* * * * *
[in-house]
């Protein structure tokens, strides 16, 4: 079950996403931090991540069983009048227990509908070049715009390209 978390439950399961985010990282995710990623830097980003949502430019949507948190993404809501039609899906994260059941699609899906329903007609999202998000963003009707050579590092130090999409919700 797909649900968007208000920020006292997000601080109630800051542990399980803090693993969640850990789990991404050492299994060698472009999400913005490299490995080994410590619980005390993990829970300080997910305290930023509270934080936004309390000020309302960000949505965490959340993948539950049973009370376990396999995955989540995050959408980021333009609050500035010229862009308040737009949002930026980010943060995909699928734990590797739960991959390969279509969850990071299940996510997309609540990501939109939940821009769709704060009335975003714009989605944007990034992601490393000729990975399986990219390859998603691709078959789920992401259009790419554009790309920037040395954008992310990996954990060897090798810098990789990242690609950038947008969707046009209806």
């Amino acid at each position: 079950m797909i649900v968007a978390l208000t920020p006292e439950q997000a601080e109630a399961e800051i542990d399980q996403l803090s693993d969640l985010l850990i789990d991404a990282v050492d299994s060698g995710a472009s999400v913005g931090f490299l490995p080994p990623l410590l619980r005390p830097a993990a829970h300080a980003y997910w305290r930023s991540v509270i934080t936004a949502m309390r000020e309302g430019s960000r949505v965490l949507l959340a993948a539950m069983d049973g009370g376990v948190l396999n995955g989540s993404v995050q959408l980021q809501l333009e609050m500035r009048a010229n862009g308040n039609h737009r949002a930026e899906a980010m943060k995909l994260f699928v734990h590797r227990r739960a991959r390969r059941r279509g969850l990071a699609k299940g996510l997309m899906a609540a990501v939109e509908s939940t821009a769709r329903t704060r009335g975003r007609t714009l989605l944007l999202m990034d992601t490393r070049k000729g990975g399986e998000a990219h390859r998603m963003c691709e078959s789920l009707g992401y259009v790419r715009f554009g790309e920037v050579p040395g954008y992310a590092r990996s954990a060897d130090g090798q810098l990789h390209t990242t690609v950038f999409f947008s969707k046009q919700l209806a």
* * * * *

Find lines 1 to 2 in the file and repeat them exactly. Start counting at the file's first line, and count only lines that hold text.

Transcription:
[in-house]
């Protein structure tokens, strides 16, 4: 079950996403931090991540069983009048227990509908070049715009390209 978390439950399961985010990282995710990623830097980003949502430019949507948190993404809501039609899906994260059941699609899906329903007609999202998000963003009707050579590092130090999409919700 797909649900968007208000920020006292997000601080109630800051542990399980803090693993969640850990789990991404050492299994060698472009999400913005490299490995080994410590619980005390993990829970300080997910305290930023509270934080936004309390000020309302960000949505965490959340993948539950049973009370376990396999995955989540995050959408980021333009609050500035010229862009308040737009949002930026980010943060995909699928734990590797739960991959390969279509969850990071299940996510997309609540990501939109939940821009769709704060009335975003714009989605944007990034992601490393000729990975399986990219390859998603691709078959789920992401259009790419554009790309920037040395954008992310990996954990060897090798810098990789990242690609950038947008969707046009209806």